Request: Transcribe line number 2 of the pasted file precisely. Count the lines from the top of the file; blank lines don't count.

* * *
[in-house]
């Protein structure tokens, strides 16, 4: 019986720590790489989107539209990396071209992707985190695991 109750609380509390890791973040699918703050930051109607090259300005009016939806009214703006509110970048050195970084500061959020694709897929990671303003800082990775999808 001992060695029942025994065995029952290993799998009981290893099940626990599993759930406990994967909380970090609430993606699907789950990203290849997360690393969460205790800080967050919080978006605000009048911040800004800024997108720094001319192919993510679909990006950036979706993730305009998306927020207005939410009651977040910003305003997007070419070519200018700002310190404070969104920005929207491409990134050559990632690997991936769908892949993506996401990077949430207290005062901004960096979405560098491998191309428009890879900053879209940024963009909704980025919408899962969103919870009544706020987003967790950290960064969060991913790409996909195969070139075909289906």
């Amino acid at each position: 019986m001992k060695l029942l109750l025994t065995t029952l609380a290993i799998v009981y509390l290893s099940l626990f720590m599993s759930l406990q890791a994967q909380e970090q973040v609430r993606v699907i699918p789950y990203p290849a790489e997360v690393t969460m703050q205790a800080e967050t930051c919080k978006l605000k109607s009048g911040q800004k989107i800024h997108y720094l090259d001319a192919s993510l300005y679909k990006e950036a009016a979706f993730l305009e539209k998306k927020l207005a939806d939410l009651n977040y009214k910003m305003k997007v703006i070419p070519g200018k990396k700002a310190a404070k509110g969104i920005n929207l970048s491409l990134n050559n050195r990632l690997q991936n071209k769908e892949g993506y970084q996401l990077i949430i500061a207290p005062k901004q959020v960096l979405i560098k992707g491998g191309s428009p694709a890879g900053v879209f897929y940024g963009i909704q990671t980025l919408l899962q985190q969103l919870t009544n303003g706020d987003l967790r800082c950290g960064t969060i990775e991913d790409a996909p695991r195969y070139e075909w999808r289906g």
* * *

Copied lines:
């Protein structure tokens, strides 16, 4: 019986720590790489989107539209990396071209992707985190695991 109750609380509390890791973040699918703050930051109607090259300005009016939806009214703006509110970048050195970084500061959020694709897929990671303003800082990775999808 001992060695029942025994065995029952290993799998009981290893099940626990599993759930406990994967909380970090609430993606699907789950990203290849997360690393969460205790800080967050919080978006605000009048911040800004800024997108720094001319192919993510679909990006950036979706993730305009998306927020207005939410009651977040910003305003997007070419070519200018700002310190404070969104920005929207491409990134050559990632690997991936769908892949993506996401990077949430207290005062901004960096979405560098491998191309428009890879900053879209940024963009909704980025919408899962969103919870009544706020987003967790950290960064969060991913790409996909195969070139075909289906």